Before anyone begins applauding banks or federal regulators for righting the wrongs of the foreclosure crisis through a recent $9.6 billion settlement, consider this:
The average homeowner who was wronged by lenders will receive anywhere from $300 to $1,000, while the consultants originally tapped by the banks for the botched foreclosure review received more than $2 billion.
Our Miami foreclosure lawyers can’t say we’re surprised by the glaring disparity. Rather, it’s merely the latest in a long list of ways in which homeowners have been given unequal treatment by institutions deemed not only too big to fail, but also too big to prosecute.
You may recall that the foreclosure review was part of an earlier settlement ordered by federal regulators against more thank a dozen lenders. The banks were ordered to hire independent consultants who would come in, review the loan files and determine which foreclosure cases warranted compensation, and which did not.
Several problems emerged with this whole process. First, the consultants weren’t actually “independent,” as they were being paid astronomical sums by the banks. As such, they were skewing the results in favor of the banks, which in some cases had provided “default” answers to the forms these consultants were required to fill out.
These consultants were paid about 20 percent of the entire settlement amount, despite the fact that they were found to be egregiously unethical. Meanwhile, homeowners got a pittance. Of that $9.6 billion, only $3.6 billion was given to some 4 million homeowners.
The rest of the money has gone to credit banks for negotiating loan modifications and the like to help people stay in their homes. Except banks are too often taking the back door out with this, receiving credit for short sales – which don’t keep people in their homes – or forgiveness of second mortgages, which do nothing to help people keep up on their payments.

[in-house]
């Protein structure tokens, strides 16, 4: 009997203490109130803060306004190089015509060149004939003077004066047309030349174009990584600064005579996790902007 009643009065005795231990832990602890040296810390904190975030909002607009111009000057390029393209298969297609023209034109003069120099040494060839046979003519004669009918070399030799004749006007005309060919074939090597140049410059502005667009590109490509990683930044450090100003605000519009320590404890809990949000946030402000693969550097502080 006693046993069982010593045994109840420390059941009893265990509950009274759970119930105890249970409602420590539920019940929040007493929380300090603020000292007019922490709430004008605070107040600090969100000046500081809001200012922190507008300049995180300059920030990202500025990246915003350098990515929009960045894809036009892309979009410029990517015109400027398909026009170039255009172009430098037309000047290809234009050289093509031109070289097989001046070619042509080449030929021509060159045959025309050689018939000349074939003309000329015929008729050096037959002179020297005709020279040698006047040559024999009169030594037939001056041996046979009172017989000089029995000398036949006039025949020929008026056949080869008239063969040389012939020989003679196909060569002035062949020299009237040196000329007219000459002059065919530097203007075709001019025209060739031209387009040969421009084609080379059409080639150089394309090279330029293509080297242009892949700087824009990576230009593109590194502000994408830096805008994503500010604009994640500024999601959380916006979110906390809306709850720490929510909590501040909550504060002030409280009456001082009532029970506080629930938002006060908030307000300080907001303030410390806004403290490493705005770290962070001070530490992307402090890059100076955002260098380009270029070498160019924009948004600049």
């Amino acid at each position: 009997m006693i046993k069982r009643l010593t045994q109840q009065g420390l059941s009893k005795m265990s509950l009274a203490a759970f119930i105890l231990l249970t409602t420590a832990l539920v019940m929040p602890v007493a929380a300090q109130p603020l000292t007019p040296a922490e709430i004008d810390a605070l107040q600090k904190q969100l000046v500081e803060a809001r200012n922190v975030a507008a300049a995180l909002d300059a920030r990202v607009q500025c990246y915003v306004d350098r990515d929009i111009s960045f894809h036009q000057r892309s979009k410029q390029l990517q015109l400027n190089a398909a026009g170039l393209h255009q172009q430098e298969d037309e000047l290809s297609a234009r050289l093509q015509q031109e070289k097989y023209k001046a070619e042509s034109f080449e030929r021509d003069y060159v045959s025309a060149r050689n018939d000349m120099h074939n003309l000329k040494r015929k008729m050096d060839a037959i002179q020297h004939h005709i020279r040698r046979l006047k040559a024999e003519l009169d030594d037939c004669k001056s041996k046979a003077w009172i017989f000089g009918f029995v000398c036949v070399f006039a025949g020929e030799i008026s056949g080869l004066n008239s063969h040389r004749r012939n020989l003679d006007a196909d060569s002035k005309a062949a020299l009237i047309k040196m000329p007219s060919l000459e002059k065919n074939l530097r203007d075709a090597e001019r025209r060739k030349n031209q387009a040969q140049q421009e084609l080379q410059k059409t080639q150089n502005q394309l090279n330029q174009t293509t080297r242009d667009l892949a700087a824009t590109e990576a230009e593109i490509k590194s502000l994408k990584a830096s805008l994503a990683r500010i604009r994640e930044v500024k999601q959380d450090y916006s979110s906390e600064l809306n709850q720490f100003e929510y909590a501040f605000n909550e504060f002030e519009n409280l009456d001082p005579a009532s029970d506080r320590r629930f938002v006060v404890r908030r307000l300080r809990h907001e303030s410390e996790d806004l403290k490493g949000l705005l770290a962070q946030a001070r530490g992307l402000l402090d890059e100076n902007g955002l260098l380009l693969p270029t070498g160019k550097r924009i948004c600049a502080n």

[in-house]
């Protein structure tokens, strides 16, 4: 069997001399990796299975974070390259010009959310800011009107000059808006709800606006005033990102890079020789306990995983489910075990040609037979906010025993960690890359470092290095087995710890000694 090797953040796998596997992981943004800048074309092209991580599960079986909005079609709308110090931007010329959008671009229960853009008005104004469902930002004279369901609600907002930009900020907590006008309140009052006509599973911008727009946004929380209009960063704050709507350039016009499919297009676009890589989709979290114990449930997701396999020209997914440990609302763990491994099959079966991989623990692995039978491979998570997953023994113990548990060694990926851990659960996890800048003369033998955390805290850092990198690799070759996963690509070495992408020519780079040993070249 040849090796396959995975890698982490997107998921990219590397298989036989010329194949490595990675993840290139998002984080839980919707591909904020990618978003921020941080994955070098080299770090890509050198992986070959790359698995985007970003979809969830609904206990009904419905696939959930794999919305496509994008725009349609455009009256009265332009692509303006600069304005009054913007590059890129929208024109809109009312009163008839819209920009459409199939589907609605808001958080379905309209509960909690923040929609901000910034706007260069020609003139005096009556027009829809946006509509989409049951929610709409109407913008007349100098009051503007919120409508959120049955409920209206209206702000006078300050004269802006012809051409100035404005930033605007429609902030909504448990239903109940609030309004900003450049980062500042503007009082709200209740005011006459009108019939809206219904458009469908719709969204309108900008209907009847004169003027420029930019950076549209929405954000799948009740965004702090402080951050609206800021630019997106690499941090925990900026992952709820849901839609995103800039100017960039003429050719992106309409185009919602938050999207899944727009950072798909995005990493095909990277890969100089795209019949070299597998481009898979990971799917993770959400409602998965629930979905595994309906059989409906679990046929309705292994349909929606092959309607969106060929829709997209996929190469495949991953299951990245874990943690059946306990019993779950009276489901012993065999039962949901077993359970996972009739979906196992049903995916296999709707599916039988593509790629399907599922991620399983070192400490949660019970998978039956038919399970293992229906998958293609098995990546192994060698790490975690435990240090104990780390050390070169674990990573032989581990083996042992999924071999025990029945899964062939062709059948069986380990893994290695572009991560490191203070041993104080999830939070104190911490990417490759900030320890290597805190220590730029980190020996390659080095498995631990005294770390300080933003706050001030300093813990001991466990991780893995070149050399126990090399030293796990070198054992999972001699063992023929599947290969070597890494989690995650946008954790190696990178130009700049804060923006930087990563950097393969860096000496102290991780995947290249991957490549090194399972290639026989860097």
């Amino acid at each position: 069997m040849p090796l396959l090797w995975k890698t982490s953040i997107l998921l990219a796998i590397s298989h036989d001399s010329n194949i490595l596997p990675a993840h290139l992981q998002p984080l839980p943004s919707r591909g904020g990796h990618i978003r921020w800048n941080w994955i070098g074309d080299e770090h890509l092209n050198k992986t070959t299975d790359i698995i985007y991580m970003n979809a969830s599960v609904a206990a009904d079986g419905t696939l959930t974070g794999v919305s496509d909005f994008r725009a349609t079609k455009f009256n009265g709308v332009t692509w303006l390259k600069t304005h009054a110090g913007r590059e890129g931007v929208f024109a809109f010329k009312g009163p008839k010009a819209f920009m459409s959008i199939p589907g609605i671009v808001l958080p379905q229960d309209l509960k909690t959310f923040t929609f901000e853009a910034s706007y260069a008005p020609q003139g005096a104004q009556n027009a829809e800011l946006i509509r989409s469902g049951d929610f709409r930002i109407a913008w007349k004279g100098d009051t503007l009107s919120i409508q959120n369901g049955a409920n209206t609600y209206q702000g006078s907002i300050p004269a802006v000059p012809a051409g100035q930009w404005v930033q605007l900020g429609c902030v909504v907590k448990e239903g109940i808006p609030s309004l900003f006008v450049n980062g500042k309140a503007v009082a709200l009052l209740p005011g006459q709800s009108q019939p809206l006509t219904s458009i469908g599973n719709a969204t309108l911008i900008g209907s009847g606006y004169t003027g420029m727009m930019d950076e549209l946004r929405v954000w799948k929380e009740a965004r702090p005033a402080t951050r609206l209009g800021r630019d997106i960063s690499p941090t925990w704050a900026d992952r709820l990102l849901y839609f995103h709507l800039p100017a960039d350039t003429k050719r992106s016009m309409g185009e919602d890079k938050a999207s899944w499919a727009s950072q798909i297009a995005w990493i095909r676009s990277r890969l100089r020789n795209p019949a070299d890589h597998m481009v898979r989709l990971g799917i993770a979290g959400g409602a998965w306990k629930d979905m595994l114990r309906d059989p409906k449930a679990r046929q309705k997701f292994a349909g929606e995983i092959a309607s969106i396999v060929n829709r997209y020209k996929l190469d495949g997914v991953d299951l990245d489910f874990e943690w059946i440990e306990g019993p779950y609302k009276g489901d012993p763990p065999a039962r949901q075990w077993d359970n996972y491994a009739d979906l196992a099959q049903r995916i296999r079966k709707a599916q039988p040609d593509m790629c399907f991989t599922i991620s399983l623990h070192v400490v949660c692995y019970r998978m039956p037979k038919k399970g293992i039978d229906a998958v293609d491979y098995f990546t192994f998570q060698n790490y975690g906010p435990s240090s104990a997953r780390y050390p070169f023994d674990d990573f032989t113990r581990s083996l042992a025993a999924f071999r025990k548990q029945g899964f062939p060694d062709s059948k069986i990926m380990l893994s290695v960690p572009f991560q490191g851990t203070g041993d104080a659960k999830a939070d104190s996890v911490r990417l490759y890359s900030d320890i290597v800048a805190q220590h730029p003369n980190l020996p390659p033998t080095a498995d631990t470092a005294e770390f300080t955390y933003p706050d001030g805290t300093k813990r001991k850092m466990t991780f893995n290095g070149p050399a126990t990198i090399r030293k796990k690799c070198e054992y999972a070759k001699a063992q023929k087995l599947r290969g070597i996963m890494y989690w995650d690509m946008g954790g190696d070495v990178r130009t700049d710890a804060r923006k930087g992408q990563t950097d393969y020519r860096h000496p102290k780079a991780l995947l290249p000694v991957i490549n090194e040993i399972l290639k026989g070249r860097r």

As a further slap in the face, federal regulators are refusing to release the solid evidence of consultant impropriety to the homeowners who want to go after the banks in court.
Essentially, the government is helping to protect the banks from further litigation, to the detriment of law-abiding taxpayers.
Regulators have even attempted to downplay the rate of consultant error that was later found with a government audit. It fluctuated from 6.5 percent down to 4.2 percent. However, a review by the Wall Street Journal found it was actually somewhere in the neighborhood of 10 to 21 percent.
In the case of JP Morgan, for example, the consultants reported that the bank had only erred in 0.6 percent of foreclosures – a figure that clearly defies all logic, especially when you later learn that some consultants were given gift cards worth hundreds of dollars by the banks for “expeditiously” completing certain reviews.
Because let’s not forget that what started all of this in the first place: The banks’ abhorrent business practices, from signing over mortgage to anyone with a pulse to filing fraudulent and forged paperwork in countless foreclosure cases, resulting in people being wrongfully evicted from their homes with a foreclosure-stained credit.
If you’re battling foreclosure in Miami or the surrounding areas contact Jacobs Keeley for a confidential appointment to discuss your rights. Call (305) 358-7991. Also, don’t miss Miami Foreclosure Attorney Bruce Jacobs on 880AM/the Biz, every Wednesday from 5 p.m. to 6 p.m. on “Mortgage Wars,” discussing foreclosure topics that matter to YOU.
While Wronged Homeowners Got $300 Apiece in Foreclosure Settlement, Consultants Who Helped Protect Banks Got $2 Billion, April 26, 2013, Rolling Stone
More Blog Entries:
Foreclosure Settlement Payouts Trickle In, April 17, 2013, Miami Foreclosure Lawyer Blog